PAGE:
Half a year is a long time in politics, but when you are trailing in the polls it may not feel like it is long enough.
That is where Justin Trudeau’s Liberal government finds itself with six months to go before the autumn election.
And when beyond prime ministers have been in this area before, it generally has not stopped well for them.
Since the Second World War, when political public opinion polling first started in Canada, the governing party has trailed in the polls six to eight months prior to the subsequent election twice.
On two occasions, that party was reduced to a minority government. On five occasions, it had been defeated. On only two occasions did it secure a majority.
For parties that led in the polls this far out from election day, it is a far different picture: of the 14 such instances since 1945, the party top was defeated only three times.
That is a bad historic precedent for Prime Minister Trudeau.
According to the CBC’s Canada Poll Tracker, an aggregation of publicly available polling data, the Liberals trail the Conservatives by a margin of 2.5 percentage points, with 32.7 per cent against 35.2 per cent for Andrew Scheer’s celebration.
Poll Tracker: Conservatives lead over Liberals slides to 3 points Typically, prime ministers who met defeat at the ballot box trailed in the polls by a margin of 3 points in the six-month mark. Those parties that went on to re-election with a majority government enjoyed a typical lead of 12 points at the six-month mark.
Obviously, much could change in six days before an election, let alone six months. Still, the historical record reveals it’s definitely better to be ahead than behind, even this far out.
Exceptions that prove the rule Past prime ministers have overcome wider polling shortages than the one Trudeau faces today. But those were exceptional cases.
Ahead of the 1962 election, John Diefenbaker’s Progressive Conservatives were behind Lester Pearson’s Liberals by a margin of six factors. In the end, Diefenbaker managed to continue but was sent back to Ottawa with a shaky minority government that met its end in a year.
In early 1988, Brian Mulroney’s PCs were behind by seven points. However, Mulroney managed to flip the November national election into a referendum on the free trade arrangement with the United States, maintaining his party in power from the process.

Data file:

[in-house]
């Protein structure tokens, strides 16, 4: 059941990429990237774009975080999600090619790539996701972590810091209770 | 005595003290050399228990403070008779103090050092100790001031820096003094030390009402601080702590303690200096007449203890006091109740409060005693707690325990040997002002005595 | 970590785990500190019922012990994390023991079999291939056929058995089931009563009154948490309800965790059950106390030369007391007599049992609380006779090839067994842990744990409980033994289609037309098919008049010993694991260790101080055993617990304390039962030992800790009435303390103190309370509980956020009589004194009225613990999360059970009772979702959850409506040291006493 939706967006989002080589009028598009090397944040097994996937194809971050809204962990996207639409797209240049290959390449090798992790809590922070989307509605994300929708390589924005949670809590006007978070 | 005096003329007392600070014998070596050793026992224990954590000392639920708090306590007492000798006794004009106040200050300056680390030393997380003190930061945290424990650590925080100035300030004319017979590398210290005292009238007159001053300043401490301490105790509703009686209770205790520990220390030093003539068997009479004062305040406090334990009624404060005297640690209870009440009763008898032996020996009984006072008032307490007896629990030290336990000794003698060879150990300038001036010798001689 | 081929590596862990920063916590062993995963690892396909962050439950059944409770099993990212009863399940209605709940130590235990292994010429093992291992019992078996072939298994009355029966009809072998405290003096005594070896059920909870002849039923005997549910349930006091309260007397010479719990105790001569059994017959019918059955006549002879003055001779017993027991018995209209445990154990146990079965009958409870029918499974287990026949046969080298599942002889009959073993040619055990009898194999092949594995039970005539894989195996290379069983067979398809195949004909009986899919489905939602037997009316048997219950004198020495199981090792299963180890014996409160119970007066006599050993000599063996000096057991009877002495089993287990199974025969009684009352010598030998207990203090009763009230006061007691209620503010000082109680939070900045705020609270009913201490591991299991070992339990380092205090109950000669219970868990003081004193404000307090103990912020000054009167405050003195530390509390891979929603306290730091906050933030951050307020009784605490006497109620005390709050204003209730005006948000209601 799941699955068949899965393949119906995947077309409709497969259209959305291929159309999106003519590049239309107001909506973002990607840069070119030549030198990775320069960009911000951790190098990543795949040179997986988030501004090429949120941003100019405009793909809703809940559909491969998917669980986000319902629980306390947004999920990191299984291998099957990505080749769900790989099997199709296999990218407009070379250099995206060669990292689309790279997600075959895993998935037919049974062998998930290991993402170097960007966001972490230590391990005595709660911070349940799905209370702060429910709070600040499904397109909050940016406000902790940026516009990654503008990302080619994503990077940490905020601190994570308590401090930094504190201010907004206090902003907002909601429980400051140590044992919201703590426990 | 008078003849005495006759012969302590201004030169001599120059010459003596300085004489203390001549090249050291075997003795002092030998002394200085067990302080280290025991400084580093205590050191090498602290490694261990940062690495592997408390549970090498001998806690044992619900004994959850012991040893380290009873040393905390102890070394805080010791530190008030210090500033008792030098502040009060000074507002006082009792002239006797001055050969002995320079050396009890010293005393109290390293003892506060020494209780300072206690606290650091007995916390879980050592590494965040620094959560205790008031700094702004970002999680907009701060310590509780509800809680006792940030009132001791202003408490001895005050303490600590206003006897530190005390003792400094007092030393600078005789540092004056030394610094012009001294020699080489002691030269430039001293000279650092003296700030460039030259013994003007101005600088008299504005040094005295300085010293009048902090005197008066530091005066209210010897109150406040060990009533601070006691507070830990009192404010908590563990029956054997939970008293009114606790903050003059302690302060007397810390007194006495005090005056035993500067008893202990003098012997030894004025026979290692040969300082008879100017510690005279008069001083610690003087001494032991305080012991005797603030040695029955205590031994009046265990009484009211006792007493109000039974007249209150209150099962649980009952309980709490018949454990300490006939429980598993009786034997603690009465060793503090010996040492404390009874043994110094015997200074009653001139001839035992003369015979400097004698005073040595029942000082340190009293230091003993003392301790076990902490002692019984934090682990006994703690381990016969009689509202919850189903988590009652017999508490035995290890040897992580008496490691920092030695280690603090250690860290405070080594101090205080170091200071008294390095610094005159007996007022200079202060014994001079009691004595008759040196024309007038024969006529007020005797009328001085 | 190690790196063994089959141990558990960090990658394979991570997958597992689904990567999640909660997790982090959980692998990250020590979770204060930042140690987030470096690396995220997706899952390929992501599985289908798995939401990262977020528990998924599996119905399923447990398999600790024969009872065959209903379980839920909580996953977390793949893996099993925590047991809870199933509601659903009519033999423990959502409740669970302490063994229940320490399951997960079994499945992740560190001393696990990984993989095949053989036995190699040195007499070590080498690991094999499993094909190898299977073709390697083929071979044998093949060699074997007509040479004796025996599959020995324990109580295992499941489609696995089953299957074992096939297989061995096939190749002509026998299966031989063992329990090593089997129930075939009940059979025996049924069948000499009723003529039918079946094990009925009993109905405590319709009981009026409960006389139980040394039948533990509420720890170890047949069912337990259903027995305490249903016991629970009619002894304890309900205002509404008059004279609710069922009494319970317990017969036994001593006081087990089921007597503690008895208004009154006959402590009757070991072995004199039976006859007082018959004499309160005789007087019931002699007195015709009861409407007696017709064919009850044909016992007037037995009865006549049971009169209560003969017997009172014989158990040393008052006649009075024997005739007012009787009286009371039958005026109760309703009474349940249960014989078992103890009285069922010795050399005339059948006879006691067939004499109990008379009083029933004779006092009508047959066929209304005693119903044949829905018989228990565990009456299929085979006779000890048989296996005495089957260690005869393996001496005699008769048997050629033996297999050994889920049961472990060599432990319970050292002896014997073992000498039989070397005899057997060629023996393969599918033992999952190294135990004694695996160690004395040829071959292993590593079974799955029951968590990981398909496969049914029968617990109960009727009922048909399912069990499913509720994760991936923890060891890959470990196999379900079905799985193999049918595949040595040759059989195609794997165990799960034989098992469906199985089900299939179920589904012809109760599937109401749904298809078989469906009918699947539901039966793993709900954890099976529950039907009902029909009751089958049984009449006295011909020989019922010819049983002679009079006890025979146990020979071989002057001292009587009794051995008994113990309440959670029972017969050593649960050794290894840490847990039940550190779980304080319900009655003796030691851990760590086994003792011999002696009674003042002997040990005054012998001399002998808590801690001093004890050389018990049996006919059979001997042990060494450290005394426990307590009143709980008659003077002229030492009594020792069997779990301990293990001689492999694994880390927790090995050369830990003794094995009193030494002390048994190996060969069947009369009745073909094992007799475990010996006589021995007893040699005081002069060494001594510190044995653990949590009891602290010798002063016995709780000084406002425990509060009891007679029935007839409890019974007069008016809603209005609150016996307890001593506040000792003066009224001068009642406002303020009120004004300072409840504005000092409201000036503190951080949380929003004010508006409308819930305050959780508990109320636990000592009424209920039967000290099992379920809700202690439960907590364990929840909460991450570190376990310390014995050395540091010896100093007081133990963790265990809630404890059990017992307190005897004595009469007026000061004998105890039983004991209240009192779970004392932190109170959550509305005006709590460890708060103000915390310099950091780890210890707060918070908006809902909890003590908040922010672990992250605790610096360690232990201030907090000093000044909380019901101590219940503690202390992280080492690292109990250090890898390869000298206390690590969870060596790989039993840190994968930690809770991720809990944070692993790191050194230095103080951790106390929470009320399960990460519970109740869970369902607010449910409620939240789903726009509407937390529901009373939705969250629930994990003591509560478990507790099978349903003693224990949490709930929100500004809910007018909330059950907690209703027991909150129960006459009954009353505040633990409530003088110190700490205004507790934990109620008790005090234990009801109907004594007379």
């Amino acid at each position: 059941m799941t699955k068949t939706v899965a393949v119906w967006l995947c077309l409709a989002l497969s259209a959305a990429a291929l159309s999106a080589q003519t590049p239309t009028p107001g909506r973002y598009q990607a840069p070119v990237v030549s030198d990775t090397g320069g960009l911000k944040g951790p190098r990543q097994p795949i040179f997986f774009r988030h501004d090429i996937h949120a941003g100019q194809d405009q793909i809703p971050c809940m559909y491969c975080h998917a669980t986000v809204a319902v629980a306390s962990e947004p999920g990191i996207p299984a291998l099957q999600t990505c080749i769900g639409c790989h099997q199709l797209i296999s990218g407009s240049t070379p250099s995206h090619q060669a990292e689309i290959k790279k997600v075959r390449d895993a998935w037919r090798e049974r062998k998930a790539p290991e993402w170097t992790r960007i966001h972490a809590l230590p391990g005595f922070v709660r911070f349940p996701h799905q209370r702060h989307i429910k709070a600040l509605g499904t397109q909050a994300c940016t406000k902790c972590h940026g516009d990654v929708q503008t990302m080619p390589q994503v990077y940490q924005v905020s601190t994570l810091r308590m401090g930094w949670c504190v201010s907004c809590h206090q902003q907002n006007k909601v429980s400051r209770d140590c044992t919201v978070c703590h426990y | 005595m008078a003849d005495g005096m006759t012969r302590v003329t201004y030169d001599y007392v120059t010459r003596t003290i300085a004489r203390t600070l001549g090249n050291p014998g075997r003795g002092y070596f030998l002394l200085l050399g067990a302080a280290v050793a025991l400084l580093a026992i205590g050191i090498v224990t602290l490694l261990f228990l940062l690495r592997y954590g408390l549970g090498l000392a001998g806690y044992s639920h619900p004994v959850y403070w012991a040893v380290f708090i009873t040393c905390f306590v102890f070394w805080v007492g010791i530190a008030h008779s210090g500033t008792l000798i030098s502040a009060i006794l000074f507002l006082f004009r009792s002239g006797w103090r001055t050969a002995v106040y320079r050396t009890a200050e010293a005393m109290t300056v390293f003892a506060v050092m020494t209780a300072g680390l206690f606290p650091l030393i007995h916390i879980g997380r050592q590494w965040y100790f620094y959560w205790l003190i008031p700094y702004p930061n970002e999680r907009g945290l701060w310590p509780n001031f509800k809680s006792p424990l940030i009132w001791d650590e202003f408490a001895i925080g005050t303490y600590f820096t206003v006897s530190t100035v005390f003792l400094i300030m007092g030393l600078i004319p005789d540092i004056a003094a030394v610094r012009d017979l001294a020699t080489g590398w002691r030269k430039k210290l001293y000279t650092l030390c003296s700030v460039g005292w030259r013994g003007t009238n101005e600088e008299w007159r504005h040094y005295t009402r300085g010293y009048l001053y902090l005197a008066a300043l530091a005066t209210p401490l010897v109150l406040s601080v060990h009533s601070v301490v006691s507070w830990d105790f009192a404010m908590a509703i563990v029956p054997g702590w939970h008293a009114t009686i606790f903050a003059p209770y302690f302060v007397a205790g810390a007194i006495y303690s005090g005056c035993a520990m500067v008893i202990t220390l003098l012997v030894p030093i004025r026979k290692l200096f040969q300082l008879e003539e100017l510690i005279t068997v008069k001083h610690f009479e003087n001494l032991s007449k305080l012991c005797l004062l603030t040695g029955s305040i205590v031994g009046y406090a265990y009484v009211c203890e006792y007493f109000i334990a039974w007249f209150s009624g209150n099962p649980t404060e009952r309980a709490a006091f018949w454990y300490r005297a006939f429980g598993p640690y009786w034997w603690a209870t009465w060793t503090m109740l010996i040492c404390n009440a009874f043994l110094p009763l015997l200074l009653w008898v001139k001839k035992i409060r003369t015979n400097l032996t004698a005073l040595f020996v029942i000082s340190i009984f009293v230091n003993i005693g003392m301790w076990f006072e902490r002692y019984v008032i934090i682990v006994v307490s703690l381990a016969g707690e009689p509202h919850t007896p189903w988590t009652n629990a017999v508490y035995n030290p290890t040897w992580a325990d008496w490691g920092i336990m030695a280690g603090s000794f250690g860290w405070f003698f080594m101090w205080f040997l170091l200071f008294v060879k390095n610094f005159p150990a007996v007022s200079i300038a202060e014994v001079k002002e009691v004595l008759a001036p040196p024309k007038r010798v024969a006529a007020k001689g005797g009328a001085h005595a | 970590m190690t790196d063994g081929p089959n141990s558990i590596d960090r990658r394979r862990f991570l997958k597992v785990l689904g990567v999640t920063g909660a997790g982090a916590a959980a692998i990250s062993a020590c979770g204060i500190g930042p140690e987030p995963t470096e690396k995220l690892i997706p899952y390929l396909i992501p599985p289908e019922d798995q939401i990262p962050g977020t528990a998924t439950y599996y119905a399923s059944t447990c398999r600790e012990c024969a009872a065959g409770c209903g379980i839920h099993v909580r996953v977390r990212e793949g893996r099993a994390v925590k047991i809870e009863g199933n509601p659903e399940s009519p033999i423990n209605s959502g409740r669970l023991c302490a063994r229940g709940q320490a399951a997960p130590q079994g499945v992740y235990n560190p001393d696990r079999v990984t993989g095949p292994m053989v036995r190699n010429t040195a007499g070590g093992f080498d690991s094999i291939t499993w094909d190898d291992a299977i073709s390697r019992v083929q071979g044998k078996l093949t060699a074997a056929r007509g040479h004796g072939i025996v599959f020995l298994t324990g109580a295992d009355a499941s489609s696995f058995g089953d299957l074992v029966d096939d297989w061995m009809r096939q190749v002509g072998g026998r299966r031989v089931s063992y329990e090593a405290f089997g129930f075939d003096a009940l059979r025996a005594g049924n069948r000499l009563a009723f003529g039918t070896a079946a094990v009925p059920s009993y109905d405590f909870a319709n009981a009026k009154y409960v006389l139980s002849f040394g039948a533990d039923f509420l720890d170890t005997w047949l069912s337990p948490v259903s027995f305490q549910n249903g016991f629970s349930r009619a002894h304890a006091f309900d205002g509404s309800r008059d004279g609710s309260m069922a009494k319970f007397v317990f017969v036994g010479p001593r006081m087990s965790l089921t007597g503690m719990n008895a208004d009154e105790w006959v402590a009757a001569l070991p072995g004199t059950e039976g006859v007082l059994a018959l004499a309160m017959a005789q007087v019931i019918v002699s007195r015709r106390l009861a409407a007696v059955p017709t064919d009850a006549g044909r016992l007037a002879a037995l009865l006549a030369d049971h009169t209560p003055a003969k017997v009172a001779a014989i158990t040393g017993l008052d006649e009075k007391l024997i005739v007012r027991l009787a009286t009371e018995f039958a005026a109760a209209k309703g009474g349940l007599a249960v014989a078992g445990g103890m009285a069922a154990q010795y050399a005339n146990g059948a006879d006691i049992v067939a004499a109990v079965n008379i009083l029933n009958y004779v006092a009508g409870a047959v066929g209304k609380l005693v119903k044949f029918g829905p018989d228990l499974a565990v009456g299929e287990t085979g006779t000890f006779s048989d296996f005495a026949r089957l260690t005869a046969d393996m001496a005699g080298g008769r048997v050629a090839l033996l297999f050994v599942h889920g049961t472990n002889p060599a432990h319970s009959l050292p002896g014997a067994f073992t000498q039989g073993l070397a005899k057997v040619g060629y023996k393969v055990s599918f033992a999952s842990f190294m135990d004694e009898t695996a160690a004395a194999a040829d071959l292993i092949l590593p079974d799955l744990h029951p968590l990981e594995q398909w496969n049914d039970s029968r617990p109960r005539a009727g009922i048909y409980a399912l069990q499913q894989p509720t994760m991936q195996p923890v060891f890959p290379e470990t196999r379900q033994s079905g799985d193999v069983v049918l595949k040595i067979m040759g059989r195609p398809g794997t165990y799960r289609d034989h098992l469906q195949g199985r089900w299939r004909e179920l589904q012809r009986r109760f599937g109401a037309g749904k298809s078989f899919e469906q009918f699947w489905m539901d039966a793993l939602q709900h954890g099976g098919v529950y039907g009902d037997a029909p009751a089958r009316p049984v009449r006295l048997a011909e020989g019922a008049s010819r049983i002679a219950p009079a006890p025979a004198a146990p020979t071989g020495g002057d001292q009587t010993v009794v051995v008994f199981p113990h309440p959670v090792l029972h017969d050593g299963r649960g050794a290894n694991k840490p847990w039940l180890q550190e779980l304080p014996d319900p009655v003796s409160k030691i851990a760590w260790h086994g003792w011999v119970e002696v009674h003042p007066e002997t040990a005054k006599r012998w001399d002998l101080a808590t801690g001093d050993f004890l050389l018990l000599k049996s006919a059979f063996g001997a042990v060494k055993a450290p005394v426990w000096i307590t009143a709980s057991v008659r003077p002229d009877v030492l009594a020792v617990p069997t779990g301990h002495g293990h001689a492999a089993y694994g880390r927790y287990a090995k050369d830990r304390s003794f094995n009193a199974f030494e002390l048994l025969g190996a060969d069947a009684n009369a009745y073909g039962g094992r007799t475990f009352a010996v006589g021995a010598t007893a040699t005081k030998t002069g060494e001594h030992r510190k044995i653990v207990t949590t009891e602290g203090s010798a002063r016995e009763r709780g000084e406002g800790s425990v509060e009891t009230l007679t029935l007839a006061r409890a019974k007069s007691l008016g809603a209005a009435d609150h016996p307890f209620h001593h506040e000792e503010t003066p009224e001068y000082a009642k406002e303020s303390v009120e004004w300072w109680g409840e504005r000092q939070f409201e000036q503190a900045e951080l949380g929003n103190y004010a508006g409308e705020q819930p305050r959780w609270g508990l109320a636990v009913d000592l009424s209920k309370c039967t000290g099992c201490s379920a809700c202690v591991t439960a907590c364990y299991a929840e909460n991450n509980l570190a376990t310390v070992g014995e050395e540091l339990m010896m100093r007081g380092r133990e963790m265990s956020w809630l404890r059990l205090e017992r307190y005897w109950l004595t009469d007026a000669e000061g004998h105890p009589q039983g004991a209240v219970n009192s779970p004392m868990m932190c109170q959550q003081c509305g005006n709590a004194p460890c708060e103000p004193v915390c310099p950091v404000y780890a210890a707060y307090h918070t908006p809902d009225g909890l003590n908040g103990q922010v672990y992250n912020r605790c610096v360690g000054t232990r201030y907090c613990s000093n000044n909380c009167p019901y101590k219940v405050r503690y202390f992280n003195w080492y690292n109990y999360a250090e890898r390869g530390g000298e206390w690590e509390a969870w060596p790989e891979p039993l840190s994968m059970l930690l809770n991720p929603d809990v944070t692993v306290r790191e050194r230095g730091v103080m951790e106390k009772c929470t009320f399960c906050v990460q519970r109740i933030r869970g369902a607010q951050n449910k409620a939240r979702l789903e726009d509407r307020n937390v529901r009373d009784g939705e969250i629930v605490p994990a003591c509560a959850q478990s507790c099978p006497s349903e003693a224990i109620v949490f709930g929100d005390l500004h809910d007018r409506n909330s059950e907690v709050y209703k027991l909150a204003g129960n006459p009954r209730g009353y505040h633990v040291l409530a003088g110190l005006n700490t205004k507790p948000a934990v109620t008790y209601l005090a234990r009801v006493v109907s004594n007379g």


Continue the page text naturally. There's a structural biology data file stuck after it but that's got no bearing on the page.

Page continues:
In the end of 1967, the Liberals were trailing the PCs and their recently installed leader, Robert Stanfield, by nine points. It required a change of direction of their own for the Liberals to win 1968 under Pierre Trudeau.
Pierre Trudeau barely surpassed the odds again after only one term in 1972. He was narrowly behind Stanfield going into that fall’s election and arose with a minority government.
That isn’t the only example that’s some recognizable (as well as familial) connections to the recent Trudeau government. The Liberals were trailing behind the PCs with a similar margin in the end of 1978, until Joe Clark’s short-lived minority government has been elected in 1979.
There are a number of exceptions on the other side of the ledger, too. Louis St-Laurent dropped despite a 17-point lead in 1957 following 22 years of Liberal government, Paul Martin was ahead by 10 points in 2005 until he dropped his lead to the Conservatives over the span of the 2005-06 campaign. And Stephen Harper was ahead in 2015 in the six-month mark, although that was due to the opposition vote being split between Trudeau’s Liberals and Tom Mulcair’s New Democrats.
Scheer, Singh on par with predecessors
Both the Conservatives and the NDP are roughly where those parties tend to be at this stage of their pre-election period.
At just over 35 percent nationally, Scheer’s celebration is all about even with where previous Conservative parties under different leaders have stood with six months to proceed. Excluding the run-up into the 1997 and 2000 elections — when the right was split between the PCs and the Reform/Canadian Alliance parties — the Conservatives have averaged 34 percent service with six weeks to go before an election.
It is a level of support that may go either way. Clark’s celebration was at 37 per cent at this point prior to his defeat in 1980, while Diefenbaker’s PCs were also at 37 percent before he was reduced to a minority government in 1962. Stanfield’s party had 35 percent support in the six-month mark until he held Pierre Trudeau into some minority in 1972, while Harper’s Conservatives were at 35 percent before he had been re-elected in 2008.
The NDP’s current standing in the polls is very typical for the celebration out this far from voting day. With 15.3 percent, Jagmeet Singh’s NDP is just marginally below the 16 per cent average the party and its predecessor, the CCF, have handled at this point in election cycles since 1945. It places Singh right in the center of the pack of historical NDP performances.
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